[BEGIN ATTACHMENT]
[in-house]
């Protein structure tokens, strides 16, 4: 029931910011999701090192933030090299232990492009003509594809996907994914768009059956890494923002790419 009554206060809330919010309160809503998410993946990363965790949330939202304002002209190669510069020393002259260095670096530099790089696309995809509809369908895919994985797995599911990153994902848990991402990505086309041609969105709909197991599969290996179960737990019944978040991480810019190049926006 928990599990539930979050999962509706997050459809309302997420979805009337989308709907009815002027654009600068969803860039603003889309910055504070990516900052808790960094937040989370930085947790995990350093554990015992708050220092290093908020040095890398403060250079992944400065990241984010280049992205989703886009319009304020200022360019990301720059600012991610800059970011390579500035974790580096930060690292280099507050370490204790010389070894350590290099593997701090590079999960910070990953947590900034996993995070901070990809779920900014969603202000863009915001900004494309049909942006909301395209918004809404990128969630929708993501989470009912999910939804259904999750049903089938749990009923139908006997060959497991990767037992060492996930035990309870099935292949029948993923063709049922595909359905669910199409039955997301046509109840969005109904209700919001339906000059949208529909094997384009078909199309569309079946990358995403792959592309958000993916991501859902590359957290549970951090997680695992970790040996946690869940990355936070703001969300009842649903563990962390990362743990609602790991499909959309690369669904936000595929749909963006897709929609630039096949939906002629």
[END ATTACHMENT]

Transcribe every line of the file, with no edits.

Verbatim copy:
[in-house]
């Protein structure tokens, strides 16, 4: 029931910011999701090192933030090299232990492009003509594809996907994914768009059956890494923002790419 009554206060809330919010309160809503998410993946990363965790949330939202304002002209190669510069020393002259260095670096530099790089696309995809509809369908895919994985797995599911990153994902848990991402990505086309041609969105709909197991599969290996179960737990019944978040991480810019190049926006 928990599990539930979050999962509706997050459809309302997420979805009337989308709907009815002027654009600068969803860039603003889309910055504070990516900052808790960094937040989370930085947790995990350093554990015992708050220092290093908020040095890398403060250079992944400065990241984010280049992205989703886009319009304020200022360019990301720059600012991610800059970011390579500035974790580096930060690292280099507050370490204790010389070894350590290099593997701090590079999960910070990953947590900034996993995070901070990809779920900014969603202000863009915001900004494309049909942006909301395209918004809404990128969630929708993501989470009912999910939804259904999750049903089938749990009923139908006997060959497991990767037992060492996930035990309870099935292949029948993923063709049922595909359905669910199409039955997301046509109840969005109904209700919001339906000059949208529909094997384009078909199309569309079946990358995403792959592309958000993916991501859902590359957290549970951090997680695992970790040996946690869940990355936070703001969300009842649903563990962390990362743990609602790991499909959309690369669904936000595929749909963006897709929609630039096949939906002629």